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Discussion Starter #1
I see a number of posts kinda trashing Toro for their use of "plastic parts". There's some places where it's appropriate to use plastic, and some places it's not.

My question is, has there been a rash of critical, or non critical plastic parts failing on Toro machines?

I really like their joystick control for the chute. My friend has one, I think it's a nice machine. I'm just wondering if there's something to the plastic thing.
 

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I can't speak for Toro but:
The plastic they use on OPE is not the same plastic you would find a "storage tote" made of.
I have plastic on almost all of my OPE in one form or another.
Some of it is quite old.
It may fade from being stored outside in the sun, but I have not had any plastic parts fail yet.
I think the manufacturers carefully evaluate where and what to make out of plastic.
 

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Toro has the best plastic its good to -104. We just had a snow storm the other week and it was -10 with high winds when I was blowing snow anytime the lower chute would freeze up from ice I would just smack it to get it off and keep going. We have people come in all the time saying they need there toro chute replaced I say really that's not common then they bring in a troybilt happens at least 3x a year.
 

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Toro has the best plastic its good to -104. We just had a snow storm the other week and it was -10 with high winds when I was blowing snow anytime the lower chute would freeze up from ice I would just smack it to get it off and keep going. We have people come in all the time saying they need there toro chute replaced I say really that's not common then they bring in a troybilt happens at least 3x a year.
Both brands being red, they often get confused.

You have to figure that the plastics used would be reliable to very low temperatures, Toro being the better of the bunch.

I have a plastic chute on my Troy-bolt but have not used the machine in sub-zero (F) temperatures
 

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Everyone likes to bash something on here. Plastic fantastic has been moving a lot of snow for a very long time. Plastic tank, metal tank, plastic chute, metal chute. It all has its good and bad points. My older Troybilt had lots of plastic and after many years of service including a couple nice blizzards not one piece EVER failed including the trucks on the track drive. People need to relax. It’s not like they are making styrofoam auger buckets. (I shouldn’t give away my inventions so easy)
 

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I see a number of posts kinda trashing Toro for their use of "plastic parts". There's some places where it's appropriate to use plastic, and some places it's not.

My question is, has there been a rash of critical, or non critical plastic parts failing on Toro machines?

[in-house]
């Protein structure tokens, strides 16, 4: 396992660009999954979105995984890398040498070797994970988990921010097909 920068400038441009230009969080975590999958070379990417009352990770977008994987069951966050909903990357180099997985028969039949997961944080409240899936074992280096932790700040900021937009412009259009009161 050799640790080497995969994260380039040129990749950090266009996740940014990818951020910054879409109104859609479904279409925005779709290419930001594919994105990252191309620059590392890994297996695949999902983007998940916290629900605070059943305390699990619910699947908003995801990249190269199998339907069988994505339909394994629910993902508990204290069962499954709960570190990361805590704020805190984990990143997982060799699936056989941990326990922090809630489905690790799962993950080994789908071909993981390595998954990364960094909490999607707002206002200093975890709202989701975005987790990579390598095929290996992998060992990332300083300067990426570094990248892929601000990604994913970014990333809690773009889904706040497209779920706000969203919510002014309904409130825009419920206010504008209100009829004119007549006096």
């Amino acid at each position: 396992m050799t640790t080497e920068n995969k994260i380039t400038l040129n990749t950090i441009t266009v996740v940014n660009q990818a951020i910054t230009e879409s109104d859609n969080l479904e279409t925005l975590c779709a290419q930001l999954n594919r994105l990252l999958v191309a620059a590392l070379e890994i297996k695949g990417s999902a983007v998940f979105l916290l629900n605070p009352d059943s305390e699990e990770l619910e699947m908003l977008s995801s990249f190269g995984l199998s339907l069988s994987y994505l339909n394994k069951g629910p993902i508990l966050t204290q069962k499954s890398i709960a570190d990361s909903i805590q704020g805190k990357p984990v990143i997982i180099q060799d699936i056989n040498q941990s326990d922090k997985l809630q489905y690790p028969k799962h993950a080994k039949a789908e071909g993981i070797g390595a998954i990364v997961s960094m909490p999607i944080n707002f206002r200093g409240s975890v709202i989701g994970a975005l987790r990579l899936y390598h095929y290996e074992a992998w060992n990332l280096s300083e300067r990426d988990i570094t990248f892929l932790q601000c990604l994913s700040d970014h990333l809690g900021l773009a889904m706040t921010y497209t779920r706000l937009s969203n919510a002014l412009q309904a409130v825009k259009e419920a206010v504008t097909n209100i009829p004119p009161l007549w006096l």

I really like their joystick control for the chute. My friend has one, I think it's a nice machine. I'm just wondering if there's something to the plastic thing.
Trashing Toro, what? Nooooooooooo. Toro's plastic chute has proven itself over the years, there should be no doubt that it's stout. Plastic's have been evolving into where if a major manufacture has it on their machine then well ok. Look at Honda's use of NeXite polymer mower decks on their top of the line HRX mowers. My Honda mower sees way more action in one season than any snowblower ever will.
 

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I have a Toro Powermax 724, and the impeller cover did crack last year (2nd season). Probably a chunk of ice, or rock from my gravel drive up at camp. I was disappointed, but Toro did replace it free of charge per the lifetime guarantee (I bought the machine from a long-standing local dealer).

I do wish it had a metal chute (the rest of the plastic does not bother me at all). Having said that, it is a great machine: very efficient and throws snow amazingly well for the rated hp, well-balanced and light, great ergonomics. I don't regret buying it.
 

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Discussion Starter #8
Trashing Toro, what? Nooooooooooo. Toro's plastic chute has proven itself over the years, there should be no doubt that it's stout. Plastic's have been evolving into where if a major manufacture has it on their machine then well ok. Look at Honda's use of NeXite polymer mower decks on their top of the line HRX mowers. My Honda mower sees way more action in one season than any snowblower ever will.
Trashing Toro? Not exactly trashing, but framing an argument. Using the plastic as an example, if someone says "I'm looking at Toro, brand x, brand Y, brand Z. " The metal on brand X,Y, Z is promoted as a benefit, conversely making the plastic a detriment.

SO I was just wonderin' is all.
 

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I've been using a toro single stage since 2002 and now a 926 oxe. I have had no breaks .
That's because it's tough stuff. My dealer has 3 demo's. A 721R, a Snowmaster 724QXE, and a Powermax 824. Last time I was there one of the salesman took a hammer out and showed a customer just how tough the plastic was. As he's pounding on it I was wondering just how well a flimsy "metal" chute would hold up to the same pounding.
 

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I once saw a single stage craftsman on craigslist with a piece of vinyl siding screwed to the front plastic cover, holding several pieces together. I should have saved the picture :)
 
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